The Sindh provincial government in Pakistan has unveiled its plan for a three-month ban on messaging apps Viber, WhatsApp, Tango, Skype and other Voice Over Internet Protocol-based calling and messaging applications in what officials call an “disrupt terrorist and criminal activities in the province, especially in the urban areas”.
Sindh Information Minister Sharjeel Memon shared this news in a press conference on Thursday, 4 October, 2013 in the southern port city of Karachi. The Sindh government is waiting for an approval from the federal government in Islamabad.
Organisations and activists protested against the proposed ban on messaging apps, calling it another curb to the fundamental rights and freedom of expression. Bolo Bhi, an advocacy, policy and research non-profit, issued an immediate press release:
This is a violation of fundamental rights of citizens and an acceptance from the government that they have failed to uphold law & order by resorting to ad hoc measuring and disrupting communications. Access should not be a victim to national security.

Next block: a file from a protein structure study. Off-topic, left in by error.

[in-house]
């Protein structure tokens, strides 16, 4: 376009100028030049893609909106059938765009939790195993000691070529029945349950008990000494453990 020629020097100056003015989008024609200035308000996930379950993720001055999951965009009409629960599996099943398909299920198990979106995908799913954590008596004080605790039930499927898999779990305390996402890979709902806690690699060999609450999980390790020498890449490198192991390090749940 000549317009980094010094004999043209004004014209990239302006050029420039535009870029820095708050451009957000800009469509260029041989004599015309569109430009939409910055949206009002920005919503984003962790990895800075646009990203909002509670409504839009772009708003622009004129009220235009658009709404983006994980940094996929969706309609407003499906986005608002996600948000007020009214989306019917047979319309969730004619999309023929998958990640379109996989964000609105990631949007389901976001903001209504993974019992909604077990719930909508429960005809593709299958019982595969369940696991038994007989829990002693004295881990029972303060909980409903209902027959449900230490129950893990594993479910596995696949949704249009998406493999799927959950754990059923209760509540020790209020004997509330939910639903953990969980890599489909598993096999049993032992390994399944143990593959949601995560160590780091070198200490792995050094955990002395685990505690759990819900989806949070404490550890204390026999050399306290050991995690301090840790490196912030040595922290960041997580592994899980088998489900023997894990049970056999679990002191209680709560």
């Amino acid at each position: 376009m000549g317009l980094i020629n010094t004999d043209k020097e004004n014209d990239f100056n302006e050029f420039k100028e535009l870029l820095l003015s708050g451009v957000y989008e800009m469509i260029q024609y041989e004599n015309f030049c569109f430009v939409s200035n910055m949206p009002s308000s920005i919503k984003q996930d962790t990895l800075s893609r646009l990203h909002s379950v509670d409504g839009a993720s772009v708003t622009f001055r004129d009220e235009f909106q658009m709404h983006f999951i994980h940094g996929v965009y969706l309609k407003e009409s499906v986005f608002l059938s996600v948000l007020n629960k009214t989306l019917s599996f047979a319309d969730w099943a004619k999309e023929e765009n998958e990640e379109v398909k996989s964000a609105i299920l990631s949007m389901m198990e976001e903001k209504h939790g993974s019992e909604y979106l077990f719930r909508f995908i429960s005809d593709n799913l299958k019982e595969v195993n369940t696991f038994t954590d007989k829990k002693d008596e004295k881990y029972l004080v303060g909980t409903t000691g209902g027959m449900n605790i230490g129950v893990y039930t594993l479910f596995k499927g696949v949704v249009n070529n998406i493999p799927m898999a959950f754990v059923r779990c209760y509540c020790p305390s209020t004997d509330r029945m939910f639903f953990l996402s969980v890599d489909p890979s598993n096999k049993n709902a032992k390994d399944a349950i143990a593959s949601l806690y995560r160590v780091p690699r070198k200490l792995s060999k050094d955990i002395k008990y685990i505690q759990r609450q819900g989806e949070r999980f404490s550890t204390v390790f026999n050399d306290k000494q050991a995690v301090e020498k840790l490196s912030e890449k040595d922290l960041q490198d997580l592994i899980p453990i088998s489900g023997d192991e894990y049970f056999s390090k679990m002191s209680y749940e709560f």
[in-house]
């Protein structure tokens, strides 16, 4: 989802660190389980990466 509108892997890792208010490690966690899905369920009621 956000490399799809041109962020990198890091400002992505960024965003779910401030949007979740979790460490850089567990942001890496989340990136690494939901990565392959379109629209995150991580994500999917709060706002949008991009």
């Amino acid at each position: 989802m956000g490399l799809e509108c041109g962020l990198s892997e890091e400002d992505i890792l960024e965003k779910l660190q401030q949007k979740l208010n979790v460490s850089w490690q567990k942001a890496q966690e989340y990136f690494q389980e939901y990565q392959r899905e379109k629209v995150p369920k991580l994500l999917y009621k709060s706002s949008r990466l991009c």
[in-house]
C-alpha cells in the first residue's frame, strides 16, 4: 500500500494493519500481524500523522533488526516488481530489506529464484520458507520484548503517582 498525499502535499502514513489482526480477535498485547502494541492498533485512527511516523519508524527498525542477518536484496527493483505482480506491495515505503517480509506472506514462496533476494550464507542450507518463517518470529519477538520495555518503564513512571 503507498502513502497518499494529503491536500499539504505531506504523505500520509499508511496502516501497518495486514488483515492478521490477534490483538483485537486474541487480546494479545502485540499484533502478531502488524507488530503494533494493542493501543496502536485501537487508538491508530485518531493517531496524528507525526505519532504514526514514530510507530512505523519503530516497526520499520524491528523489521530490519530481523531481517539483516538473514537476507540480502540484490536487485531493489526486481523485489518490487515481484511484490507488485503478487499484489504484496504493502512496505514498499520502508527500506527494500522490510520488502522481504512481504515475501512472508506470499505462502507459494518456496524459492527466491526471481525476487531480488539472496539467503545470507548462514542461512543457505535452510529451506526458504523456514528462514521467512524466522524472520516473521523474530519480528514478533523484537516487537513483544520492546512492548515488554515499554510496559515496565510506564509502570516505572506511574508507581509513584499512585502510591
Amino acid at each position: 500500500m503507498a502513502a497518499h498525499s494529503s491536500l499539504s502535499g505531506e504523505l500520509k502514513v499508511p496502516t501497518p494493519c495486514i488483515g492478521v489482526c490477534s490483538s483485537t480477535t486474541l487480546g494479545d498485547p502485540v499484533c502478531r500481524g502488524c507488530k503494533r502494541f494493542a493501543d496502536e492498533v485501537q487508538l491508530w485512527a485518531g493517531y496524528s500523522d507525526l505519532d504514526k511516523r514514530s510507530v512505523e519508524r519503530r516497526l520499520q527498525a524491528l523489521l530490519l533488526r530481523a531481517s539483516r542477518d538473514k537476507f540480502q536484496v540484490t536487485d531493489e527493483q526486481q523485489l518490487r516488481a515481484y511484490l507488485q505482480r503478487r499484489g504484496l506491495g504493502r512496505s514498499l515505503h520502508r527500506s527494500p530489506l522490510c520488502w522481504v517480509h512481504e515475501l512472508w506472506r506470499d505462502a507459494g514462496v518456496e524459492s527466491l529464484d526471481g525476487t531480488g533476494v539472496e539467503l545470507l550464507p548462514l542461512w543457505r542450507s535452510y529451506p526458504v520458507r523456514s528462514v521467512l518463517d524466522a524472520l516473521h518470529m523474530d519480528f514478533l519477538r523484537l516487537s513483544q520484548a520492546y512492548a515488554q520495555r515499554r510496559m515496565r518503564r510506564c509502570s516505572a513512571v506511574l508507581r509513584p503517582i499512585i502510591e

The government must focus on improving the law and order situation in the city instead of further restricting the rights of its citizens. There are other, more efficient methods to counter terrorism without compromising citizen’s basic rights to access and communication.
— fatima bhutto (@fbhutto) October 3, 2013
Usama Bin Nasar (@ubinnasar) was sarcastic:
So whatsapp and viber will be banned in #sindh because terrorists are using them so whats next banning beds because they sleep in them?
— usama bin nasar (@ubinnasar) October 4, 2013
Faizan Lakhani (@faizanlakhani) doubted that the Pakistan Telecommunication Authority (PTA) would approve:
PTA may not entertain Sindh Government's request to ban Skype, Viber, WhatsApp and Tango for various reasons.
— Faizan Lakhani (@faizanlakhani) October 3, 2013
Imran Ali (@imranaliwattoo) avised people how best to react to the proposed ban:
getting emotional gives us nothing but inability of controlling things #Sindh
— Imran Ali (@imranaliwattoo) October 4, 2013